From Germany to Tennessee to Vietnam to New Jersey to East Greenwich to Concord, Mass., to Newport, to 100 ports in between, the amazing journey of Udo Schroff will be shared statewide when he is honored later this year at the 17th annual Leukemia Cup Regatta.
Schroff, 66, an East Greenwich resident who came to the U.S. from Germany at 12, has struggled with lymphocytic leukemia since his initial six-month treatment in 2003.
Schroff’s disease can be traced back to Agent Orange exposure during two years of service in Vietnam as a Special Operations combat commander. His dedication to sailing and the Leukemia and Lymphoma Society lead him to accept the position of this year’s Honored Patient.
He served in the military from 1967-71. A Distinguished Military Graduate from the University of Tennessee, Schroff served as commander of the 12th Psy-War Company, 3rd SF Group, Special Operations in Vietnam and as an instructor at the JFK School of Special Warfare upon his return from Vietnam. He achieved the rank of Captain.
“While at Vietnam, from 1967 through 1968, I was embedded with the Vietnamese and Montagnards in the highlands. I lead an advisory team that supported, roughly, a battalion of indigenous forces. Most of these forces consisted of company-size units located in a series of outposts,” said Schroff. “We would lead these indigenous forces in interdiction, search and destroy operations. We also engaged in a steady diet of training and patrols. Tactically, we were tasked with achieving security (pacification) and strategically with interdicting North Vietnamese supply chains.”
Schroff had many encounters with disease while serving in Vietnam, but never his own.
“One of our most important ‘value add’ contribution was our medical service. We would routinely hold ‘sick call.’ There invariably would be long lines. Most everything was in play: Pulling teeth, delivering babies, setting bones, etc.,” he added. “We medivac’d those patients beyond our ability to care for.”
Typically, Schroff added, his unit operated beyond the artillery fan (or coverage) of U.S. forces. “We were on our own with food, water. As such, we drank river water from time to time. I surmise that that water contained dissolved dioxin, an Agent Orange component,” he said of the chemicals that are believed to have destroyed his health.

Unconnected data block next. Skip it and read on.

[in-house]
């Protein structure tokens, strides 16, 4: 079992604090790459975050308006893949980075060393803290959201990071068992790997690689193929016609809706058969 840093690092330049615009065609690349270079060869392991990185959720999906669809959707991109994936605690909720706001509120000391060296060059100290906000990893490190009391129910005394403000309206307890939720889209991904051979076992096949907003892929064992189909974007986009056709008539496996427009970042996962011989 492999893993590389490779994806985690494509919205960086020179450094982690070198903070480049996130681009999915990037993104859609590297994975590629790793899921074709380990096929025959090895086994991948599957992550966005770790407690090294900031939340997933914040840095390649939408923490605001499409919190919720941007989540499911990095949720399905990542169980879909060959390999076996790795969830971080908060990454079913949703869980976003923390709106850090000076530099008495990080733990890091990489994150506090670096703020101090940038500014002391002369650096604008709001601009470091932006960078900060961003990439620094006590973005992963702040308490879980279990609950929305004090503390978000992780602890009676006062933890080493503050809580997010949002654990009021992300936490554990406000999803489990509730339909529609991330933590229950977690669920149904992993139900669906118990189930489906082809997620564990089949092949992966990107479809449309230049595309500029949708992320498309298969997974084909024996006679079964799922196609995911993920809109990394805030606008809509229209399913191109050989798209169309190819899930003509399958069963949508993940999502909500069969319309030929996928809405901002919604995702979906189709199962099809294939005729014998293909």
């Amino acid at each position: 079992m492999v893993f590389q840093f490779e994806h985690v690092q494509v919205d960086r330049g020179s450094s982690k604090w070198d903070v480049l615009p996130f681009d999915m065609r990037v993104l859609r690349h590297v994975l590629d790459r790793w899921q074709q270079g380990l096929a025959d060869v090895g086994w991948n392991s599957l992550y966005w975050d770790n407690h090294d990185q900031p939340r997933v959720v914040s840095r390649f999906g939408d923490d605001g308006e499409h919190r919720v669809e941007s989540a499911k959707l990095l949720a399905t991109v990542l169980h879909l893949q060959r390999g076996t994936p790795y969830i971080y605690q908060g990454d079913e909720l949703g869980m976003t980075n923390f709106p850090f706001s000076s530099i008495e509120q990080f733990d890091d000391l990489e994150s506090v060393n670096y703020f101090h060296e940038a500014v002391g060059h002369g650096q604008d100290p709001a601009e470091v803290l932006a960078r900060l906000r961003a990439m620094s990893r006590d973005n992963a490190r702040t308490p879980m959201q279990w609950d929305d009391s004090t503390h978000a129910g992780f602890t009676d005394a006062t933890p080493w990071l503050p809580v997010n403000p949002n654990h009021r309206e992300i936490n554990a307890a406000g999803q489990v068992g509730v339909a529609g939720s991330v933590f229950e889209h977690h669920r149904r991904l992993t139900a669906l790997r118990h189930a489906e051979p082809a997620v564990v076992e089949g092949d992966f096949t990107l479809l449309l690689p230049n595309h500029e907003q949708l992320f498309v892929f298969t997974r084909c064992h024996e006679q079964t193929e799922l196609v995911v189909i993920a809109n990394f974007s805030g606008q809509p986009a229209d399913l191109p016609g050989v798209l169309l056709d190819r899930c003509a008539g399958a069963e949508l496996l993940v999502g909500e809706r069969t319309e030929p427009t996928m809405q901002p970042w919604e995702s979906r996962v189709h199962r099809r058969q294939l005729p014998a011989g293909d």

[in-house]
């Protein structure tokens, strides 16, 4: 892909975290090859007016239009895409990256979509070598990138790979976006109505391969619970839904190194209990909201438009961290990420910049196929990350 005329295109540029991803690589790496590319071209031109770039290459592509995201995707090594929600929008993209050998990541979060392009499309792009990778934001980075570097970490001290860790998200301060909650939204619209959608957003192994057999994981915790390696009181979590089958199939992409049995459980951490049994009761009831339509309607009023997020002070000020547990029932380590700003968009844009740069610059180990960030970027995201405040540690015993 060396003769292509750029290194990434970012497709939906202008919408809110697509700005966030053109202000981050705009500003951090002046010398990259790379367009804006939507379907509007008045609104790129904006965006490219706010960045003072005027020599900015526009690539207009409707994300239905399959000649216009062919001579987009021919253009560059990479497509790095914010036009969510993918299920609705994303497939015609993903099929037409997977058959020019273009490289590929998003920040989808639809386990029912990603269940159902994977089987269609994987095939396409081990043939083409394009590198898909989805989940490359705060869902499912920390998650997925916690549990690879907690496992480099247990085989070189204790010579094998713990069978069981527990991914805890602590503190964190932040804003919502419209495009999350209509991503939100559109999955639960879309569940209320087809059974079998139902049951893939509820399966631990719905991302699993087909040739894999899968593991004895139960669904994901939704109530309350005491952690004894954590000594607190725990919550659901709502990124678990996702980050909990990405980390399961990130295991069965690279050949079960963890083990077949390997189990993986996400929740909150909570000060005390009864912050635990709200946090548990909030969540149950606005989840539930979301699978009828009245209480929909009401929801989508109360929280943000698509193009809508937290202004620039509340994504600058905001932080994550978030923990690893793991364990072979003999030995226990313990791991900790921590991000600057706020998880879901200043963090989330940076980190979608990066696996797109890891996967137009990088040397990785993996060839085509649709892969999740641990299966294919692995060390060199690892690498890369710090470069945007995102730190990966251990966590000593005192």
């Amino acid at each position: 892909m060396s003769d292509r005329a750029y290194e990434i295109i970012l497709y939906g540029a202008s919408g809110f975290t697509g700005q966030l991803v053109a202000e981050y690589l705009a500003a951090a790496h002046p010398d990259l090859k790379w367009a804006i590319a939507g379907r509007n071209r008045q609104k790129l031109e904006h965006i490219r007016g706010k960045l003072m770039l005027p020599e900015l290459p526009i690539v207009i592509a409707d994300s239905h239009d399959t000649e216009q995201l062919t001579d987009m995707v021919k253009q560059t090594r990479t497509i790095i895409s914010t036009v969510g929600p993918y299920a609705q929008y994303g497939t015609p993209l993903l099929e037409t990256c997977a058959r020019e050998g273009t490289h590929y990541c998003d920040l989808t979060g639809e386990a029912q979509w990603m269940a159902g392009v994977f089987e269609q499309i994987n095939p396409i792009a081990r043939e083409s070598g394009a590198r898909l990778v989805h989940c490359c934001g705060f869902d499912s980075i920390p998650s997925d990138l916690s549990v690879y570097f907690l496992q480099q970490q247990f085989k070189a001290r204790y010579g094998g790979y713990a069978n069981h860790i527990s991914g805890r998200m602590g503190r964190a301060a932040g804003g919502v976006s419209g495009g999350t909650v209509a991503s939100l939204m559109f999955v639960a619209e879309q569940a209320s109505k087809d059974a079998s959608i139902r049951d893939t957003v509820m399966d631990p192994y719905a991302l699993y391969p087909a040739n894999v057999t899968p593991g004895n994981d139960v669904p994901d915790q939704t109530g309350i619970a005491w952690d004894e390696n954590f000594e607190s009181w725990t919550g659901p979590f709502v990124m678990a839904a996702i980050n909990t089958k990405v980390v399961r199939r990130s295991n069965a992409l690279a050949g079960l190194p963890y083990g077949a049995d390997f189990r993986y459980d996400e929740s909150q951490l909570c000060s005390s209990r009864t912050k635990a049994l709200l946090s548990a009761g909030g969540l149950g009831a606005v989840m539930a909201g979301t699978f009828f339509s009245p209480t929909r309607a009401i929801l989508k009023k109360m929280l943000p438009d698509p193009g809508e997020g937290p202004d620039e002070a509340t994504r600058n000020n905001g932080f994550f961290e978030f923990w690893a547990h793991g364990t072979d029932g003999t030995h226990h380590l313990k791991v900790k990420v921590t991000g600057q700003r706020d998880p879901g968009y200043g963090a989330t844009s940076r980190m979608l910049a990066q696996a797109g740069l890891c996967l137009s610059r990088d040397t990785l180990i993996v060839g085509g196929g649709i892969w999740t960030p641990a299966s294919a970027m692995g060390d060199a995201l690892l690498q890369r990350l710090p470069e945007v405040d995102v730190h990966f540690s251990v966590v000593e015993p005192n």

A self-professed “Corporate warrior,” prior to his moving to Rhode Island a quarter century ago, Schroff worked in sales and human resources for Pfizer and in human resources and operations for Philip Morris’ Miller Brewing Company and Seven Up divisions. Prior to his Boston assignment, he was Director of Regional Operations in Canada.
“I first learned about my malignancy, chronic lymphocytic leukemia, shortly after a sinus cavity surgery, in January 2000,” said Schroff. “My white count was unusually high. Yet there was no infection. A bone marrow biopsy revealed that I had CLL.”
An avid sailor (see sidebar), Schroff and his crew would still post podium finishes after the diagnosis, but he was no longer able to drive his sailboat program with the same level of intensity.
His new campaign (with everything on the line) would be launched that year. After a series of relapses and surgeries, Schroff received organ transplants in 2007. He is currently stable, albeit with manageable graft vs. host disease.
Schroff will be present at the regatta, officiate at several of the events and serve as inspiration, encouraging all of the racers in their fundraising efforts.
The fund-raising weekend will be distinguished by a variety of events taking place at the New York Yacht Club’s Harbour Court Club House in Newport, Friday and Saturday, June 3-4. Gary Jobson and the entire regatta committee extend an invitation to the public to participate in a series of events both on and off the water.
There will be a cocktail reception, “An Evening at Harbour Court,” with fine cuisine on June 3. There will be silent and live auctions for prized items with a more casual, fun Barbecue on Saturday, June 4.
The focal point of the weekend will be one-design and fleet racing on June 4, which will include a wide range of boats including J-30s, Swan 42s, and an MX20, among others. There is also a CR-914 model yacht race on Friday, June 3.
For additional information and to purchase tickets contact the Leukemia and Lymphoma Society at 401-943-8888 or www.leukemiacup.org/ri .